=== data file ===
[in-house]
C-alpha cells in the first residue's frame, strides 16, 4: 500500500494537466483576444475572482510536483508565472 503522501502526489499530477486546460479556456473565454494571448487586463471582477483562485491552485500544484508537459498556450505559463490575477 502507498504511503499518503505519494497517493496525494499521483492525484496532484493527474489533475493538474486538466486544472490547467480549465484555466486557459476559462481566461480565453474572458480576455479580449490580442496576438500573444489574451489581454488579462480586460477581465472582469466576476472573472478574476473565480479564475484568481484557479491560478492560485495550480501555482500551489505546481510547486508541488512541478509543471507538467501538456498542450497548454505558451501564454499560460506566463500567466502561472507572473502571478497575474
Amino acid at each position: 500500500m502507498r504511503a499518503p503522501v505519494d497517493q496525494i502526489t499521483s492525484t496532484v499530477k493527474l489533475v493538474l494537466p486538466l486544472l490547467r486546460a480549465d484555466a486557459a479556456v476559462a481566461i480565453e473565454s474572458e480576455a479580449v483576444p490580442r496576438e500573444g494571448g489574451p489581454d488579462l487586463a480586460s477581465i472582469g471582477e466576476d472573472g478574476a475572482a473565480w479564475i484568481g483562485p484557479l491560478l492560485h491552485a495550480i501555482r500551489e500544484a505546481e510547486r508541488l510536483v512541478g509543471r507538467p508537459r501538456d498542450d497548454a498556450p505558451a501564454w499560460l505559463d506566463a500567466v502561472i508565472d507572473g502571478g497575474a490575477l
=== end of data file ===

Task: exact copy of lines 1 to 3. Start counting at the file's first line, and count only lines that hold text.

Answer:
[in-house]
C-alpha cells in the first residue's frame, strides 16, 4: 500500500494537466483576444475572482510536483508565472 503522501502526489499530477486546460479556456473565454494571448487586463471582477483562485491552485500544484508537459498556450505559463490575477 502507498504511503499518503505519494497517493496525494499521483492525484496532484493527474489533475493538474486538466486544472490547467480549465484555466486557459476559462481566461480565453474572458480576455479580449490580442496576438500573444489574451489581454488579462480586460477581465472582469466576476472573472478574476473565480479564475484568481484557479491560478492560485495550480501555482500551489505546481510547486508541488512541478509543471507538467501538456498542450497548454505558451501564454499560460506566463500567466502561472507572473502571478497575474
Amino acid at each position: 500500500m502507498r504511503a499518503p503522501v505519494d497517493q496525494i502526489t499521483s492525484t496532484v499530477k493527474l489533475v493538474l494537466p486538466l486544472l490547467r486546460a480549465d484555466a486557459a479556456v476559462a481566461i480565453e473565454s474572458e480576455a479580449v483576444p490580442r496576438e500573444g494571448g489574451p489581454d488579462l487586463a480586460s477581465i472582469g471582477e466576476d472573472g478574476a475572482a473565480w479564475i484568481g483562485p484557479l491560478l492560485h491552485a495550480i501555482r500551489e500544484a505546481e510547486r508541488l510536483v512541478g509543471r507538467p508537459r501538456d498542450d497548454a498556450p505558451a501564454w499560460l505559463d506566463a500567466v502561472i508565472d507572473g502571478g497575474a490575477l